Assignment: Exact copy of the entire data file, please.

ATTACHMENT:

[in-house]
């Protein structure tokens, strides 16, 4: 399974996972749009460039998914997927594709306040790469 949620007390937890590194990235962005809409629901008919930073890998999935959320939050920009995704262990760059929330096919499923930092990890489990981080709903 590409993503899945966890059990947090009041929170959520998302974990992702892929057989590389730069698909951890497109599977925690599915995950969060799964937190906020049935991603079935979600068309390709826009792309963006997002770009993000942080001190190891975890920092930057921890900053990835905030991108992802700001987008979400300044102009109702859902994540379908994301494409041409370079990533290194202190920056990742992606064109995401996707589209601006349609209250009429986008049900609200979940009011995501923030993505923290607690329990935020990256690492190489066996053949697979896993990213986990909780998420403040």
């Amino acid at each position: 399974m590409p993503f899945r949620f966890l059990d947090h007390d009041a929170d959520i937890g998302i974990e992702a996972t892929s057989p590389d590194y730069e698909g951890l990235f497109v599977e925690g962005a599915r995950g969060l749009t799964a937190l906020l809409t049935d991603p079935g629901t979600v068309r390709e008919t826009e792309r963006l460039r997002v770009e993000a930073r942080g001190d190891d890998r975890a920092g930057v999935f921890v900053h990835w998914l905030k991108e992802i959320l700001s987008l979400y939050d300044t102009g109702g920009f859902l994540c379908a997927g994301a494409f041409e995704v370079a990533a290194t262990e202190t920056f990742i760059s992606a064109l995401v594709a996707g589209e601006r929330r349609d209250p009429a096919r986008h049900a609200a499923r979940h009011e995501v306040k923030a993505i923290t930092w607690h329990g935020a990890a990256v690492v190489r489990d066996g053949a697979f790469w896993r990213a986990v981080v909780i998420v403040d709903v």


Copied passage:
[in-house]
């Protein structure tokens, strides 16, 4: 399974996972749009460039998914997927594709306040790469 949620007390937890590194990235962005809409629901008919930073890998999935959320939050920009995704262990760059929330096919499923930092990890489990981080709903 590409993503899945966890059990947090009041929170959520998302974990992702892929057989590389730069698909951890497109599977925690599915995950969060799964937190906020049935991603079935979600068309390709826009792309963006997002770009993000942080001190190891975890920092930057921890900053990835905030991108992802700001987008979400300044102009109702859902994540379908994301494409041409370079990533290194202190920056990742992606064109995401996707589209601006349609209250009429986008049900609200979940009011995501923030993505923290607690329990935020990256690492190489066996053949697979896993990213986990909780998420403040």
């Amino acid at each position: 399974m590409p993503f899945r949620f966890l059990d947090h007390d009041a929170d959520i937890g998302i974990e992702a996972t892929s057989p590389d590194y730069e698909g951890l990235f497109v599977e925690g962005a599915r995950g969060l749009t799964a937190l906020l809409t049935d991603p079935g629901t979600v068309r390709e008919t826009e792309r963006l460039r997002v770009e993000a930073r942080g001190d190891d890998r975890a920092g930057v999935f921890v900053h990835w998914l905030k991108e992802i959320l700001s987008l979400y939050d300044t102009g109702g920009f859902l994540c379908a997927g994301a494409f041409e995704v370079a990533a290194t262990e202190t920056f990742i760059s992606a064109l995401v594709a996707g589209e601006r929330r349609d209250p009429a096919r986008h049900a609200a499923r979940h009011e995501v306040k923030a993505i923290t930092w607690h329990g935020a990890a990256v690492v190489r489990d066996g053949a697979f790469w896993r990213a986990v981080v909780i998420v403040d709903v």